James buys Edensoy in Winslow's 
Art Colony Fish Hatchery Homeless
Veterans Shelter. Vanilla's good;
Original's not. Run cooperatively
Sells bikes and skateboards too.

Please sign the petition

Customary cleaning woodstove each
Sunrise. Ash is for the outhouses
Always keep hot water on in case
Company comes. And the door key 
Hangs from lower branch of a tree. 
What's yellow, black and white?
Headache and much noise. "Don't herd
The sheep near the uranium wash," 
Auntie says, "makes them act wild."
Well, you would too if you had those
Told my guardian angels are spiders,
Whales, porcupines, buffalo, crows,
Badgers, turtles, bats & dolphins.
Roasted pinons; like chestnuts the
Size of roasted coffee beans.
"Nova" means food in Hopi.
"O" is yes in Navajo. "Ba" is bread.
        Go figure.
So what's red, white, yellow and black?
        Pomegranite in a wash full of

Groups join to study effects of old uranium mines

FLAGSTAFF, Ariz. | Jan. 30, 2003

The long-neglected question of the impacts abandoned uranium mines may have on people is now the subject of several studies.

Virgil Maseyesva, former Hopi tribal chairman and director for the Institute for Tribal Environmental Professionals at Northern Arizona University, said historically there's been no studies on Navajo abandoned uranium mines and effects on nearby communities.

"Now that's completely changed," Masayesva said.

Masayesva, who gave a welcome address to members of the Navajo Abandoned Uranium Collaboration Jan. 23 said the collaboration effort includes Navajo communities.

Including community members is crucial because their personal knowledge, history and observations add to the studies of abandoned uranium mines, he said, their contributions help scientists and the community to "find some commonalties and knowledge."

"We have a really good cadre of people to deal with issues like uranium issues," he said. "We have a really good mix of scientists and the grassroots people."

Masayesva said scientists and technicians studying the issue represent the U.S. Environmental Protection Agency, the Navajo Nation Environmental Protection Agency, and ITEP at NAU.

Other entities represented include the Southwest Research and Information Center from Albuquerque; the Tuba City Uranium Mills Tailing Remediation Act site; Tribal Air Monitoring Support Center based in Las Vegas, Nev.; U.S. Army Corps of Engineers, Los Angeles District; and the Eastern Navajo Health Board.

Masayesva said he is more excited about the involvement of NAU students Shania Gamble, an undergraduate chemistry major, and Monica Yazzie, a chemistry graduate student.

Gamble and Yazzie discussed the impacts on DNA from uranium exposure during a noontime brown-bag speaker event.

Benjamin B. Jones, a political science doctoral student, discussed the political aspects of the Navajo abandoned mine issue during the speaker event.

During the two-day collaboration meeting, members discussed outreach efforts and reports to communities such as Leupp, Ariz. and Crownpoint, N.M., according to Mansel A. Nelson, ITEP program coordinator, and an organizer of the collaboration.

Chapters such as Oljato, Utah and Cane Valley and Coal Mine Canyon, Ariz. are in the outreach planning stages, according to Nelson.

He said a significant amount of community outreach has taken place during the past six months to 30 Navajo chapters.

Research and data was shared and discussed as well as cleanup activities in Red Valley and Cove by Glynn Alsup, Native American Special Emphasis program manager with the U.S. Army Corps of Engineers.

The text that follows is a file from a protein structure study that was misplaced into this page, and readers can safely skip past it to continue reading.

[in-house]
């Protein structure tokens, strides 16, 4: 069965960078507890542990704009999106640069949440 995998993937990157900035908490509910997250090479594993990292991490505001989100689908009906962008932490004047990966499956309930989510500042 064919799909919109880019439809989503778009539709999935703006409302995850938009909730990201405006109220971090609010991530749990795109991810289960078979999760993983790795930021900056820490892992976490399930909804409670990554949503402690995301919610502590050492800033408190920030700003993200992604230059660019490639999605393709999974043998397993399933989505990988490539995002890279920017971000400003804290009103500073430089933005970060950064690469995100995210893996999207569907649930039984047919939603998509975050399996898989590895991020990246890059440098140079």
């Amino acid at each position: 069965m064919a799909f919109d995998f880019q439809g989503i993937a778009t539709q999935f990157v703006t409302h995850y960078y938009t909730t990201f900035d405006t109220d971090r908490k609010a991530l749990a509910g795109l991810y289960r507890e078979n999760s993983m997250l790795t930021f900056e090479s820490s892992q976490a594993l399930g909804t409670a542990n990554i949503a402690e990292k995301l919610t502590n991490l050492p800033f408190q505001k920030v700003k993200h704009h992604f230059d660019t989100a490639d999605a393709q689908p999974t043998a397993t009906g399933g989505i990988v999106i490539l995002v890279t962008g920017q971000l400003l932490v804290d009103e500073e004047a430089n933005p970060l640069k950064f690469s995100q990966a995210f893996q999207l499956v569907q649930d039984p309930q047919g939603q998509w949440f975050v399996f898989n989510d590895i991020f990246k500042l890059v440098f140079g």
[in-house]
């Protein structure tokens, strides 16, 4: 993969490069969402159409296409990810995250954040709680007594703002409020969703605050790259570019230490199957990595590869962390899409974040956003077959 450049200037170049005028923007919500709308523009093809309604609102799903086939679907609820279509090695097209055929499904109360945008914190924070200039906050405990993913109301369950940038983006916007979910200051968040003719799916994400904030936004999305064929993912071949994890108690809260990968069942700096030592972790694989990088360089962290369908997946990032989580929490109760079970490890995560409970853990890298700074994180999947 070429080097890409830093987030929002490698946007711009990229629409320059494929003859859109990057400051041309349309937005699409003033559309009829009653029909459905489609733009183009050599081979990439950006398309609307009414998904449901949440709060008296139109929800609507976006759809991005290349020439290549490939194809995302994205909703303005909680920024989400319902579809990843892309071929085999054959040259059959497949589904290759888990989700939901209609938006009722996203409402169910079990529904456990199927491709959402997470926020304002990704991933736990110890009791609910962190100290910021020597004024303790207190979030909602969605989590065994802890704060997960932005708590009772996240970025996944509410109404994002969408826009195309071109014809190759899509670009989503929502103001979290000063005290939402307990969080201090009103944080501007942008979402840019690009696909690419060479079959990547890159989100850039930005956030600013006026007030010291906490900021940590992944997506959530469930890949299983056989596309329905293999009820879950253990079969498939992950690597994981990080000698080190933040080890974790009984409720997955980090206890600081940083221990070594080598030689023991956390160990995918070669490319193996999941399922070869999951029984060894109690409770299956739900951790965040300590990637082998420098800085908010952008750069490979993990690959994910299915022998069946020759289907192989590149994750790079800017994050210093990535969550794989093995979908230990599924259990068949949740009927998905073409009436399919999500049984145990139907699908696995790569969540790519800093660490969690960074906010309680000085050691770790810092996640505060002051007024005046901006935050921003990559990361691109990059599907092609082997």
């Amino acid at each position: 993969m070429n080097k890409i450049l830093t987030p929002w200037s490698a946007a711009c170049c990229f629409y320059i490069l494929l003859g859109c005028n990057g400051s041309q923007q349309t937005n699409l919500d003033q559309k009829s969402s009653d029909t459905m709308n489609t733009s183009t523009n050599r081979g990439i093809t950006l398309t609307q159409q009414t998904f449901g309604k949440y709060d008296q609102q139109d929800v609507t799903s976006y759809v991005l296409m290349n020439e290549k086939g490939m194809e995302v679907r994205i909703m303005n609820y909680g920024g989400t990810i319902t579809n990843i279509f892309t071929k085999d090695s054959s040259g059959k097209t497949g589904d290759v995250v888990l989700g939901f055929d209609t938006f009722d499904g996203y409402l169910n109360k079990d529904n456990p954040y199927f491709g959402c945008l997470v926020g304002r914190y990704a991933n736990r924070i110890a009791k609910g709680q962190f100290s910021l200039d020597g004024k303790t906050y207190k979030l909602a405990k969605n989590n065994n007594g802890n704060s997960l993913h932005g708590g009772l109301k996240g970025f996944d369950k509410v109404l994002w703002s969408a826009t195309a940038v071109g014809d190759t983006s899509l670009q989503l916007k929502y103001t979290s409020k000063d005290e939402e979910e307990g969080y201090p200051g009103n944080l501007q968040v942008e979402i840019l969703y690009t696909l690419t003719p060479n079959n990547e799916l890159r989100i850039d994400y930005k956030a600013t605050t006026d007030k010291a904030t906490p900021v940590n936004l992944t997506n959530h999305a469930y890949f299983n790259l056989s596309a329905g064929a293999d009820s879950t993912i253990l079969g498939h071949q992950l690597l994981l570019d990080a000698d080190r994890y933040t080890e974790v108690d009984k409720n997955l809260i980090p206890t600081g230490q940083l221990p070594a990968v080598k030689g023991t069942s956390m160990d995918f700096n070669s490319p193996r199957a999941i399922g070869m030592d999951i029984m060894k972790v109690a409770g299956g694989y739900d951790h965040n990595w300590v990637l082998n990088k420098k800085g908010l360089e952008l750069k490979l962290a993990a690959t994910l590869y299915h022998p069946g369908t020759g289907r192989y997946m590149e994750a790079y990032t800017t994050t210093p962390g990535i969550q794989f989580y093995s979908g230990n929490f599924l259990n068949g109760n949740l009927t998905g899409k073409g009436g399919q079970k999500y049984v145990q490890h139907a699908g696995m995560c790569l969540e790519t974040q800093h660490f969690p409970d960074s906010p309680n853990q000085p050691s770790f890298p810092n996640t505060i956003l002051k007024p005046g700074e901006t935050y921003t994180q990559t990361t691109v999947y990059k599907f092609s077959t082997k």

Randy Richardson, site supervisor at the Tuba City UMTRA site, gave a clean-up update.

During the second day of the collaboration, the community of Church Rock, N.M. was discussed in the areas of environmental monitoring.

Initially, the collaboration gathering began as an ad-hoc committee, according to Mansel A. Nelson, ITEP program coordinator.

Nelson, whose interest is in science education, said Alsup really began with a lot of data collecting on the uranium issue in 1997.

Alsup had collected a lot of information ranging from aerial surveys to water studies, Nelson said.
Currently, there is data on identified water contamination, home and hogan contamination, and the abandoned mines.

Nelson added that scientists like Dr. Johnnye Lewis of the University of New Mexico benefit from the collaboration.

Lewis studies epidemiological issues and the collaboration's information sharing helps her research, Nelson said.

"It's a very loose organization of different people interested in the issue," Nelson said. "We get together to share data and discussion."

Additionally, Nelson said although collaboration members want to help communities with the uranium issue, grassroots people should get involved and educate themselves.

"We want to help, but we don't have control of the money," Nelson said. "People need to encourage their leaders, politicians - the Navajo Nation and the U.S. need to apply more money to this issue."

Nelson noted that one of the goals of the collaboration is community outreach and education.

Masayesva added that the institute focuses on other environmental issues such as water quality, wastewater facilities, helping tribes with environmental codes and regulations, and tribal environmental enforcement.

The institute is also about education and training, Masayesva said, adding that the institute began in 1992 with an agreement between NAU and the U.S. EPA.

ITEP was established to help Native American tribes in the management of their environmental resources through training and education programs, according to Masayesva.

ITEP began by offering culturally appropriate training to tribal environmental professionals in the area of air quality management and technology. Then an environmental education and outreach component was developed.

For more information about uranium education call Nelson at 928-523-1275 or send e-mail to Mansel.Nelson@nau.edu.

Please, please please sign the petition against DU.